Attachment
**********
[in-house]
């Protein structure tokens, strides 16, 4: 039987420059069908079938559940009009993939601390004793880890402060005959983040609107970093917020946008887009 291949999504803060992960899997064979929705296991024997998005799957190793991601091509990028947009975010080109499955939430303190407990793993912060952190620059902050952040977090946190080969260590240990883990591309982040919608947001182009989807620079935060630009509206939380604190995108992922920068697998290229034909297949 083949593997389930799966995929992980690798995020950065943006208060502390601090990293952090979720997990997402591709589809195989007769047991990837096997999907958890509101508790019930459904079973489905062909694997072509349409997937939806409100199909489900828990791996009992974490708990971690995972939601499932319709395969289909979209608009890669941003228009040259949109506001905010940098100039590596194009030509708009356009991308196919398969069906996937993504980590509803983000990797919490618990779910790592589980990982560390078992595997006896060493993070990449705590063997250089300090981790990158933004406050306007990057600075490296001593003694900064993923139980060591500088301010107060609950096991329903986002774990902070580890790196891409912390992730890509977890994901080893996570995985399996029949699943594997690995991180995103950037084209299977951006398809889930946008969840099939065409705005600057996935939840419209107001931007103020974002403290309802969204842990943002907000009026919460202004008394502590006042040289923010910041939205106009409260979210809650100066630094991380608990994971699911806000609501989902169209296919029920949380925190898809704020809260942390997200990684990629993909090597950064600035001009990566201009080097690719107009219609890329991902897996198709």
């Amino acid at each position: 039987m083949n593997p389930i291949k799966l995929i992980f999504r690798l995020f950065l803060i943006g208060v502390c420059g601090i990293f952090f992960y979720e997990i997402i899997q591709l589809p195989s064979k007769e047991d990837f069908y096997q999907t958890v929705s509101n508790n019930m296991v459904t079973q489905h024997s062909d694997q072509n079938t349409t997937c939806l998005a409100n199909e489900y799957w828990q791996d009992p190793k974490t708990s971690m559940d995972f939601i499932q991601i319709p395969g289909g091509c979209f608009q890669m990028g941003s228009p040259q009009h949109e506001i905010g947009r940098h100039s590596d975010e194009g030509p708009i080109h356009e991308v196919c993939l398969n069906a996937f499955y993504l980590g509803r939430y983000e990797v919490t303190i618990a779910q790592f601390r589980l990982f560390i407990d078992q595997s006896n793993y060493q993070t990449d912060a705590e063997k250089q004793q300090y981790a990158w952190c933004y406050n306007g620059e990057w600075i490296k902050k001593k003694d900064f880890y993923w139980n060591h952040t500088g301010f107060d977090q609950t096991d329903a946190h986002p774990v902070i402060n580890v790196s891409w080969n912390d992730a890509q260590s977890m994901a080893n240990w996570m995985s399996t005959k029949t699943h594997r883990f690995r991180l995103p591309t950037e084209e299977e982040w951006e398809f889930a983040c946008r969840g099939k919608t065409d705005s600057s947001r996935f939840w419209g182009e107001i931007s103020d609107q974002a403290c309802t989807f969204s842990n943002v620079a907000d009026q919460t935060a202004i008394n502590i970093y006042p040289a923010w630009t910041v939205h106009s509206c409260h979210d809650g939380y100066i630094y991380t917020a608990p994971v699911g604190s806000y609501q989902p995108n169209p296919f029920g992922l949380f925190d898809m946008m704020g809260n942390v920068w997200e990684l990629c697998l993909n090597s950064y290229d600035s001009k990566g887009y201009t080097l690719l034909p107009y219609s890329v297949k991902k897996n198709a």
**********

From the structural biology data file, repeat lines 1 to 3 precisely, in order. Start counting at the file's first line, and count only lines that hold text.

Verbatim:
[in-house]
């Protein structure tokens, strides 16, 4: 039987420059069908079938559940009009993939601390004793880890402060005959983040609107970093917020946008887009 291949999504803060992960899997064979929705296991024997998005799957190793991601091509990028947009975010080109499955939430303190407990793993912060952190620059902050952040977090946190080969260590240990883990591309982040919608947001182009989807620079935060630009509206939380604190995108992922920068697998290229034909297949 083949593997389930799966995929992980690798995020950065943006208060502390601090990293952090979720997990997402591709589809195989007769047991990837096997999907958890509101508790019930459904079973489905062909694997072509349409997937939806409100199909489900828990791996009992974490708990971690995972939601499932319709395969289909979209608009890669941003228009040259949109506001905010940098100039590596194009030509708009356009991308196919398969069906996937993504980590509803983000990797919490618990779910790592589980990982560390078992595997006896060493993070990449705590063997250089300090981790990158933004406050306007990057600075490296001593003694900064993923139980060591500088301010107060609950096991329903986002774990902070580890790196891409912390992730890509977890994901080893996570995985399996029949699943594997690995991180995103950037084209299977951006398809889930946008969840099939065409705005600057996935939840419209107001931007103020974002403290309802969204842990943002907000009026919460202004008394502590006042040289923010910041939205106009409260979210809650100066630094991380608990994971699911806000609501989902169209296919029920949380925190898809704020809260942390997200990684990629993909090597950064600035001009990566201009080097690719107009219609890329991902897996198709």
């Amino acid at each position: 039987m083949n593997p389930i291949k799966l995929i992980f999504r690798l995020f950065l803060i943006g208060v502390c420059g601090i990293f952090f992960y979720e997990i997402i899997q591709l589809p195989s064979k007769e047991d990837f069908y096997q999907t958890v929705s509101n508790n019930m296991v459904t079973q489905h024997s062909d694997q072509n079938t349409t997937c939806l998005a409100n199909e489900y799957w828990q791996d009992p190793k974490t708990s971690m559940d995972f939601i499932q991601i319709p395969g289909g091509c979209f608009q890669m990028g941003s228009p040259q009009h949109e506001i905010g947009r940098h100039s590596d975010e194009g030509p708009i080109h356009e991308v196919c993939l398969n069906a996937f499955y993504l980590g509803r939430y983000e990797v919490t303190i618990a779910q790592f601390r589980l990982f560390i407990d078992q595997s006896n793993y060493q993070t990449d912060a705590e063997k250089q004793q300090y981790a990158w952190c933004y406050n306007g620059e990057w600075i490296k902050k001593k003694d900064f880890y993923w139980n060591h952040t500088g301010f107060d977090q609950t096991d329903a946190h986002p774990v902070i402060n580890v790196s891409w080969n912390d992730a890509q260590s977890m994901a080893n240990w996570m995985s399996t005959k029949t699943h594997r883990f690995r991180l995103p591309t950037e084209e299977e982040w951006e398809f889930a983040c946008r969840g099939k919608t065409d705005s600057s947001r996935f939840w419209g182009e107001i931007s103020d609107q974002a403290c309802t989807f969204s842990n943002v620079a907000d009026q919460t935060a202004i008394n502590i970093y006042p040289a923010w630009t910041v939205h106009s509206c409260h979210d809650g939380y100066i630094y991380t917020a608990p994971v699911g604190s806000y609501q989902p995108n169209p296919f029920g992922l949380f925190d898809m946008m704020g809260n942390v920068w997200e990684l990629c697998l993909n090597s950064y290229d600035s001009k990566g887009y201009t080097l690719l034909p107009y219609s890329v297949k991902k897996n198709a």